Digest This! Gluttony is a Sin

Recently, a friend remarked that he had heard sermons from rather rotund preachers who had rightly warned against the dangers of indulging in sin but had never heard them speak about the sin of food indulgence.

Digest This! Gluttony is a Sin

Around the same time, Gavin Peacock wrote, “People don’t need to have a six pack or the body of a supermodel, but we must recover the importance of self-control & how it relates to the body. Obesity, or rather gluttony, is under-addressed in the church. Sometimes obesity is a medical issue. Most times it is a sin issue.”

Overindulgence in food is a sin that the Bible speaks about, but one that has never been addressed in the thousands of sermons I’ve heard. Is it the ‘Respectable Sin’ that should not be spoken about?

Gluttony in the scriptures

Paul, in writing to Titus about the people of Crete, confirmed the dreadful testimony of a local poet called Epimenedes.

“One of them, a prophet of their own, said, "Cretans are always liars, evil beasts, lazy gluttons. This testimony is true. Therefore rebuke them sharply, that they may be sound in the faith” (Titus 1:12-13).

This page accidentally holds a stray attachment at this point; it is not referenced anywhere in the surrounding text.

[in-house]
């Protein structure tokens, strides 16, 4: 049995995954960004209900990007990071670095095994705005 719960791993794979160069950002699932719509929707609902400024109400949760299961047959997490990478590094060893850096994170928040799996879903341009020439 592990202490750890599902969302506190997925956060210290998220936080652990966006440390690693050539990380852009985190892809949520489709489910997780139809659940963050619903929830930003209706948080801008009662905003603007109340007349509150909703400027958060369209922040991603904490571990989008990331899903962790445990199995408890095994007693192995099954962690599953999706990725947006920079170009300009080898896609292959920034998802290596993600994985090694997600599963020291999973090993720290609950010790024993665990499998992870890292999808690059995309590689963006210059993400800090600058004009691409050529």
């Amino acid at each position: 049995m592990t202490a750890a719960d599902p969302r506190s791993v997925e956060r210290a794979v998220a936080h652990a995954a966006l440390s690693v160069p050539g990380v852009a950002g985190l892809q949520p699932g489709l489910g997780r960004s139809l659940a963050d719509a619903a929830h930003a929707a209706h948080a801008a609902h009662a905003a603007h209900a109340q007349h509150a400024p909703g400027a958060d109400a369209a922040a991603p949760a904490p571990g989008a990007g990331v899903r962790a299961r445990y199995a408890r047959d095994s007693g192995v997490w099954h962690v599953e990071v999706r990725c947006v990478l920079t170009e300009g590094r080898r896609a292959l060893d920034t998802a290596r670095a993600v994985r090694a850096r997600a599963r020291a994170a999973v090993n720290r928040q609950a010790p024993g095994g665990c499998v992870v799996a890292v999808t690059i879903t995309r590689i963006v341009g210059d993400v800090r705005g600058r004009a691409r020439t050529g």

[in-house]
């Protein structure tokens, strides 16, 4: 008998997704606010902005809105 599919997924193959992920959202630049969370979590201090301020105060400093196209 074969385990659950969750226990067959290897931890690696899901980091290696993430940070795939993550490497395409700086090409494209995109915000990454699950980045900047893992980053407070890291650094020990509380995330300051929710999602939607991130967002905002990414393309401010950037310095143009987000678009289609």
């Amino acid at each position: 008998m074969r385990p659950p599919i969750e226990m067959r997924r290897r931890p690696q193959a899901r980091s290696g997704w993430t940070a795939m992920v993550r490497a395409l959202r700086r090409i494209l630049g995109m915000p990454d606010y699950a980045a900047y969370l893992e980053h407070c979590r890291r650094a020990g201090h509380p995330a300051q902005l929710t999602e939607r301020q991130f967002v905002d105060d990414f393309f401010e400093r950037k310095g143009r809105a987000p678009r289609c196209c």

The loving father in the book of Proverbs imparts wisdom to his son, telling him:

“Hear, my son, and be wise; and guide your heart in the way. Do not mix with winebibbers, or with gluttonous eaters of meat; for the drunkard and the glutton will come to poverty, and drowsiness will clothe a man with rags” (Proverbs 23:19-21).

The wisdom of not mixing with those who drink alcohol to excess is, quite rightly, a well-trodden path but the associated wisdom to do the same with those who are gluttonous is not. Yet it is not for us to separate the scriptures we are comfortable with from those that make us uncomfortable. William MacDonald writes, “There are two kinds of "drunkards"—those who drink too much and those who eat too much. They both make bad company for anyone who wants the good life. Intemperance takes its toll.”

Finally, you may recall how the Lord Jesus was insulted by the Pharisees and lawyers.

“The Son of Man has come eating and drinking, and you say, 'Look, a glutton and a winebibber, a friend of tax collectors and sinners!’” (Luke 7:34).

We will be eternally thankful that He was a friend of tax collectors and sinners and that he died to save sinners and secure for them all the blessings of salvation.  However, there was no truth in the accusation that He was a winebibber (drunkard) and a glutton. Gluttony, like all sins, had no place in the life of the Lord Jesus, and the same should be true of His people. The biblical command is for believers to be harsh on their own sin, taking radical action wherever necessary.

Your body is not your own

Food is an essential gift from God for which we are thankful. Without it we could not survive. Moreover, He has given us a great diversity of foods that can be enjoyed to His glory. But like all good things, food can be abused.